The pieces are in place in Washington for another postseason run by the Wizards.  Healthier players, new players and a new coach have helped ease the memory of last season’s disaster.  The optimism is legit, as the prospects of a playoff appearance are good for the Wizards.  But talks of a championship, or a run at the Finals, seem a bit premature.  Especially with all the growing they’ll have to do this year.

Miami Heat – It’s amazing, but it seems so long ago that Shaquille O’Neal was manning down the center position in Miami and the Heat were winning championships.  Amazingly, it’s only been three seasons.  But the Heat hit bottom hard when the injury bug bit start guard Dwyane Wade and they seemed to be a franchise heading nowhere in a hurry.  Wade stayed healthy last season, though, and followed up his spectacular play in the Summer Olympics with an MVP-Caliber season and leading the Heat to a postseason appearance.  The biggest problem in Miami, though, was that Wade seemed to be doing it all by himself.  Michael Beasley took a long time to develop and then crumbled this offseason.  Mario Chalmers was solid all season as a starting point guard, even as a second round rookie, but still heard rumors about being replaced all offseason.  Even a flirting session with free agent Allen Iverson didn’t seem to do much to give Wade hope that help was on the horizon, so it’s hard to imagine the Heat believing they can be any better than they were last season.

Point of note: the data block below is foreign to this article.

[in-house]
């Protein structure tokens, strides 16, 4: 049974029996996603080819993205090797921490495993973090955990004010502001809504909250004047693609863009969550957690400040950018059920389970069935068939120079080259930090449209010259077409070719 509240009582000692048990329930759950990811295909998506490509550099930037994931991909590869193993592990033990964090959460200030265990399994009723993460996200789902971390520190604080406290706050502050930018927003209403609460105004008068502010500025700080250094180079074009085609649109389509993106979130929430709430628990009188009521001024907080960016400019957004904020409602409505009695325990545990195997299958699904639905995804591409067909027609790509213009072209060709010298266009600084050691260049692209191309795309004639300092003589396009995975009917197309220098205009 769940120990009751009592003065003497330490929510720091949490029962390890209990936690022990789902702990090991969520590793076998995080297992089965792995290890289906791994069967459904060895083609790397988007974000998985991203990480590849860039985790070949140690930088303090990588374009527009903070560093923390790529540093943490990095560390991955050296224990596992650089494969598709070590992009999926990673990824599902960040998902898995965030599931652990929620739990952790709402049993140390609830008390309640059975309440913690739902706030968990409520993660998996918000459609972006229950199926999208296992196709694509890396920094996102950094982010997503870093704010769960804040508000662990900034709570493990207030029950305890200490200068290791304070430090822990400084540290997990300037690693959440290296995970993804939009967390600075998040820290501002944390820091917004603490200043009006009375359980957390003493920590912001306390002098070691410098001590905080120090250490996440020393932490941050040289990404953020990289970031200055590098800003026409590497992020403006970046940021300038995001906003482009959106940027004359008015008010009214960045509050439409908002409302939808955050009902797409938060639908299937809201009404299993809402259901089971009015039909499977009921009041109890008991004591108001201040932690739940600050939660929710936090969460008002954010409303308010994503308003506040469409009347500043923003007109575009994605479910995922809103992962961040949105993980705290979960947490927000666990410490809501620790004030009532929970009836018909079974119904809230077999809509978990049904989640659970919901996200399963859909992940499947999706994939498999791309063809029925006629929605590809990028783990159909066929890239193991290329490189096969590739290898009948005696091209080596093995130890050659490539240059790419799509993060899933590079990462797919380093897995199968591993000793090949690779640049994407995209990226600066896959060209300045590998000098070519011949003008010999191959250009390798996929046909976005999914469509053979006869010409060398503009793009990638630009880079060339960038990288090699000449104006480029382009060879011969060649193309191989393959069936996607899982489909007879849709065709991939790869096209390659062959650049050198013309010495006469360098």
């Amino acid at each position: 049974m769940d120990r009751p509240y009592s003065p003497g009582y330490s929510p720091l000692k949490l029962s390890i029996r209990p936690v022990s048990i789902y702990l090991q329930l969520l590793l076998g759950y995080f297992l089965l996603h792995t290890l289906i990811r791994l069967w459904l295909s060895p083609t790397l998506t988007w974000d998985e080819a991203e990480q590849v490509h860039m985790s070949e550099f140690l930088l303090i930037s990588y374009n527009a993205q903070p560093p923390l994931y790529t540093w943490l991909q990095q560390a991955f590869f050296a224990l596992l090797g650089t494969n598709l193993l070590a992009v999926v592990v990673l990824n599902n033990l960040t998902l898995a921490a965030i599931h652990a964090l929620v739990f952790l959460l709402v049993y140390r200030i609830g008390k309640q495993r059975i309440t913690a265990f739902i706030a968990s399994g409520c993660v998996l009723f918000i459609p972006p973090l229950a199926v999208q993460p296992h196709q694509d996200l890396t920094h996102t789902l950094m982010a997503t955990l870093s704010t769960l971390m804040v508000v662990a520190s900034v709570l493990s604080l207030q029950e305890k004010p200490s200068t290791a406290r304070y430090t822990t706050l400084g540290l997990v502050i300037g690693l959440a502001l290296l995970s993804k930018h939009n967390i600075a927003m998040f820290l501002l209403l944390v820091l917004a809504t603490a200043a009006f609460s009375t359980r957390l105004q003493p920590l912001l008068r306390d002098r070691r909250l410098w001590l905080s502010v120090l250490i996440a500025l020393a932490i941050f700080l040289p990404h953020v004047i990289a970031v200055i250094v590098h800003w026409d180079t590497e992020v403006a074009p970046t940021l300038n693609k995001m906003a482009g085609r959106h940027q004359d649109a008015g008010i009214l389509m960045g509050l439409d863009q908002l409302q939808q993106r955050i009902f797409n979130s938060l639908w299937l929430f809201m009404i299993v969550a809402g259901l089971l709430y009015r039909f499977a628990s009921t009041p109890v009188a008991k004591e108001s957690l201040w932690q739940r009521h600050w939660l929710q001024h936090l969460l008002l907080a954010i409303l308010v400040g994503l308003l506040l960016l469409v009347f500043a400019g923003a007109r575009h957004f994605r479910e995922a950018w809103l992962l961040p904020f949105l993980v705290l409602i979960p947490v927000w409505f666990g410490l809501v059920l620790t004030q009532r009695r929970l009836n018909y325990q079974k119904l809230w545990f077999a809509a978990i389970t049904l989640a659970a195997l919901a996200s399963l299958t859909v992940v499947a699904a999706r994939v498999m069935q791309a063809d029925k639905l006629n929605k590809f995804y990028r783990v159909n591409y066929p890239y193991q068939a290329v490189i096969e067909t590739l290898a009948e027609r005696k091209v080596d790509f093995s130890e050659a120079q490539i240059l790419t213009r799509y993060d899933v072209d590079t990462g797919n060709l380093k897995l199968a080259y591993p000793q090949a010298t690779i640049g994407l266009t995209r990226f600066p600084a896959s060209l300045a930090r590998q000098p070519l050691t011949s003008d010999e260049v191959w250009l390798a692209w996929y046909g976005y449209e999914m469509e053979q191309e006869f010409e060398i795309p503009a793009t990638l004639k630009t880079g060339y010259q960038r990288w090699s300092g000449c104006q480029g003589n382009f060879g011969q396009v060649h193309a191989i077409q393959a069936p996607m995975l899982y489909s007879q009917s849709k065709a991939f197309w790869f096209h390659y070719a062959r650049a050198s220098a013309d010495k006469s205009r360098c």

One reason for optimism is that Wade is in the prime of his career and all the young players (and head coaches) on the team are a year older.  Last season’s run at the playoffs did a lot for the franchise but they did nothing to truly expand on it.  Jermaine O’Neal is still going to be the team’s starting center and will have his first full year with Miami while doing it.  But his inconsistent play and continued battle with injuries don’t do much to ensure he’ll be there for the entire ride.  And instead of improving the backup big men on the team, the Heat opted to resign both Joel Anthony and Jamaal Magloire.  Daequan Cook and Chris Quinn give the team three point shooters off the bench and Udonis Haslem continues to man down the power forward position for this squad, but there wasn’t much excitement last year even during the team’s postseason push.  All of the attention and praise went to Dwyane Wade and his MVP Chase.